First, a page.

Left – Mojo Juju
The second year of Bello Winter Music festival and you can already feel the vibe as you enter town – the spirit of the festival palpable. Local shop windows decked-in-their-best music memorabilia; halls, cafes, clubs, hotels, breweries, parks, buses – whatever, let’s hear some music! The crescent moon glowing in the star-studded night sky; muso’s wheeling gear through streets and back-alleys, with the smell of temptation wafting on the cool night air. Let the Bello Winter Music festival begin...
Merryn Jean, contemporary balladeer, sings us into the Diggers Tavern with her lounge voice, touching the audience and setting the mood. Seven Ups next, serving up some funky tribal-jazzy grooves to a hungry audience, with the Diggers Tavern pumping, young and old alike dancing up a storm: dads dancing with their sons (always a show-stopper for me) and grandparents chillaxing whilst the music breaks fever. Whip next door to catch a few high-octane soul-tunes from Kylie Auldist before catching the tail-end of Claire Anne Taylor, with her husky, confident story-telling at the Federal Hotel, further on down the road.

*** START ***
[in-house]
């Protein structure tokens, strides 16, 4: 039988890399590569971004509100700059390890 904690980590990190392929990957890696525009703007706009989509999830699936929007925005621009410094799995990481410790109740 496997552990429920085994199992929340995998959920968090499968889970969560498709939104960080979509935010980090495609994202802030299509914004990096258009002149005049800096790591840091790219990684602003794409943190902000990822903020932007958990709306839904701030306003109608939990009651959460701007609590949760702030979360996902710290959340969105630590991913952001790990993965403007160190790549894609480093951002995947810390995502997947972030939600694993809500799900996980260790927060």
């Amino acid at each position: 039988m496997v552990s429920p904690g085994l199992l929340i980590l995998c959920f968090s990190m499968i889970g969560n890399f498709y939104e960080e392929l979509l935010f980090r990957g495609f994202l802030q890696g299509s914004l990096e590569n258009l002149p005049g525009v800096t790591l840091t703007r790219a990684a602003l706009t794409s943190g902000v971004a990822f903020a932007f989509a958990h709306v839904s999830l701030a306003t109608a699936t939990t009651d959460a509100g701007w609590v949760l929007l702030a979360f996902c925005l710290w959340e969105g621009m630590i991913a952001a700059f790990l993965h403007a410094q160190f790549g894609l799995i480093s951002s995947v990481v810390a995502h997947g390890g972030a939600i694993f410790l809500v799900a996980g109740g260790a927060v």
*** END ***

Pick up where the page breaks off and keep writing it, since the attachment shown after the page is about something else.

Weaving in, hopping out, catching up and sliding through events and venues – this is the course we have plotted in order to catch as much as we can of this whole-of-town event. I decided I need at least one full week to absorb all on offer, however this is impossible, so I do what everyone else seems to be doing (muso’s and town-folk alike) and go with the flow, catching this and sampling that; being part of the whole. I love Bello Winter Music!
Wake up next morning and select the possibilities for the day/night ahead (it is Saturday) knowing that the day will soon take care of itself. Wonderful to join the fun in the park, with The Blue Skillet Rovers and guests playing their all-inclusive blend of banjo, washboard, trombone, resonator, you-name-it-we-play-it, to local-folk for free: so much to see and join.